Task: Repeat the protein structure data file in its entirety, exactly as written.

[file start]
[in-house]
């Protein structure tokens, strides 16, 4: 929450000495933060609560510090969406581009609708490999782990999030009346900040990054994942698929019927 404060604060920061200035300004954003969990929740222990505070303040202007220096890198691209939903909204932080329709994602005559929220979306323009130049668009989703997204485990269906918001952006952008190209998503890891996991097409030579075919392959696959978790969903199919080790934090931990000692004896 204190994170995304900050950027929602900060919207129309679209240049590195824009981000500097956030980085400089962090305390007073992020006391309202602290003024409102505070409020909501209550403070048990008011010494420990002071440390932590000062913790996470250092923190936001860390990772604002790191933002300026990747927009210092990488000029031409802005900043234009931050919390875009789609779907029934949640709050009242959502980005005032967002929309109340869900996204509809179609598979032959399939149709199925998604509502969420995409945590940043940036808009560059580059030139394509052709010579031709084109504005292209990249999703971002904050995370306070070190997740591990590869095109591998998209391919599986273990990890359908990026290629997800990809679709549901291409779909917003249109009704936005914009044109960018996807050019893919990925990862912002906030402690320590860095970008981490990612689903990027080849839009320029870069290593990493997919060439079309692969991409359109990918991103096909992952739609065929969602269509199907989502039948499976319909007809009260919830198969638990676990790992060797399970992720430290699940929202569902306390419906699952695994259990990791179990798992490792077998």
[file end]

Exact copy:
[in-house]
């Protein structure tokens, strides 16, 4: 929450000495933060609560510090969406581009609708490999782990999030009346900040990054994942698929019927 404060604060920061200035300004954003969990929740222990505070303040202007220096890198691209939903909204932080329709994602005559929220979306323009130049668009989703997204485990269906918001952006952008190209998503890891996991097409030579075919392959696959978790969903199919080790934090931990000692004896 204190994170995304900050950027929602900060919207129309679209240049590195824009981000500097956030980085400089962090305390007073992020006391309202602290003024409102505070409020909501209550403070048990008011010494420990002071440390932590000062913790996470250092923190936001860390990772604002790191933002300026990747927009210092990488000029031409802005900043234009931050919390875009789609779907029934949640709050009242959502980005005032967002929309109340869900996204509809179609598979032959399939149709199925998604509502969420995409945590940043940036808009560059580059030139394509052709010579031709084109504005292209990249999703971002904050995370306070070190997740591990590869095109591998998209391919599986273990990890359908990026290629997800990809679709549901291409779909917003249109009704936005914009044109960018996807050019893919990925990862912002906030402690320590860095970008981490990612689903990027080849839009320029870069290593990493997919060439079309692969991409359109990918991103096909992952739609065929969602269509199907989502039948499976319909007809009260919830198969638990676990790992060797399970992720430290699940929202569902306390419906699952695994259990990791179990798992490792077998």